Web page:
Health officials are issuing stern warnings as smoke continues to make its way into Saskatchewan due to wildfires in Alberta and British Columbia.
The smoke has caused Environment Canada to put out an air quality advisory for much of the province.
Medical health doctor for the Saskatchewan Health Authority, Maurice Hennink said the smoke can have a big effect on certain people, including the elderly and children.
“People, in particular with heart and lung conditions and those that are taking medication for that, need to be particularly aware of (the smoke) and take some steps to ensure that they manage themselves comfortable with the changing environment,” Hennink said.
Precautions include making sure you’re taking your medication, staying indoors as much as possible and staying somewhere cool.
“Watch for your symptoms. If you’re feeling short of breath and it’s getting worse or you’re feeling nauseous and dizzy, seek help and get assistance. If it’s particularly concerning call emergency services for assistance,” Hennink said.
He also said to keep an eye on your friends and neighbours if you know someone who could really be affected by the heat and smoke.
Hennink also advised against strenuous outdoor exercising and said to wear a hat, put on sunscreen and drink lots of water if you’re going outdoors.
The impact of the smoke on our lungs
Smoke has a wide range of health affects from mild to severe, according to Jill Hubick, a registered nurse with the Lung Association of Saskatchewan.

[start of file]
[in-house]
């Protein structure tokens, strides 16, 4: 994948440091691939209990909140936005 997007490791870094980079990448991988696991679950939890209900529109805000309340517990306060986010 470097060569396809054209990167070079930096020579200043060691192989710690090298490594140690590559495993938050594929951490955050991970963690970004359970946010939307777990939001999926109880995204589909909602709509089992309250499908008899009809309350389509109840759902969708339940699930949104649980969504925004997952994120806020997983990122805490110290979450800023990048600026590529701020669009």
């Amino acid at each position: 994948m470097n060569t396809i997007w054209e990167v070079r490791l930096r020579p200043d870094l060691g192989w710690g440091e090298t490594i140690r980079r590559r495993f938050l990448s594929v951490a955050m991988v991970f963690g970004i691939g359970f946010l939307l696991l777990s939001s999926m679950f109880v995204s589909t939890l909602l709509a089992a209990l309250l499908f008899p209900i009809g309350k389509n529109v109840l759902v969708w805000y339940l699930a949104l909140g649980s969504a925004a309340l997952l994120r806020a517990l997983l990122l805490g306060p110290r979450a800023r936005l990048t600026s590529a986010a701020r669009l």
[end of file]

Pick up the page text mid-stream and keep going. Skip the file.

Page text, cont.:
“Some of the health effects can even be life-threatening if you have lungs we want you to be concerned about the smoke and take precautions to protect your health, specifically your breathing,” she said.
The most common symptoms to watch for are irritated eyes, a runny nose, headaches or worsening of allergies.
“People that are already exposed to a lung disease, like someone with asthma or chronic obstructive pulmonary disease, are even greater risk of having an asthma emergency … or lung attack or flare up … in both cases is very serious,” Hubick said.
Since our lungs are only meant to take in clean air, Hubick said any time there’s smoke in the air or air pollution, it can impact all of us.
“Everyone will have a different reaction, some more severe than others. It’s important for people with lung disease to follow their recommendations by their doctor or healthcare provider,” she said.
Hubick said anyone with a lung disease should always carry emergency medication with that and when it’s smoky to remain indoors.
“We’ve heard from people with lung disease that are finding it much more difficult to breath, having to remain indoors, increase their medication, take precautions,” she said.
Anyone with questions about breathing can call the association at 1-888-566-LUNG(5864).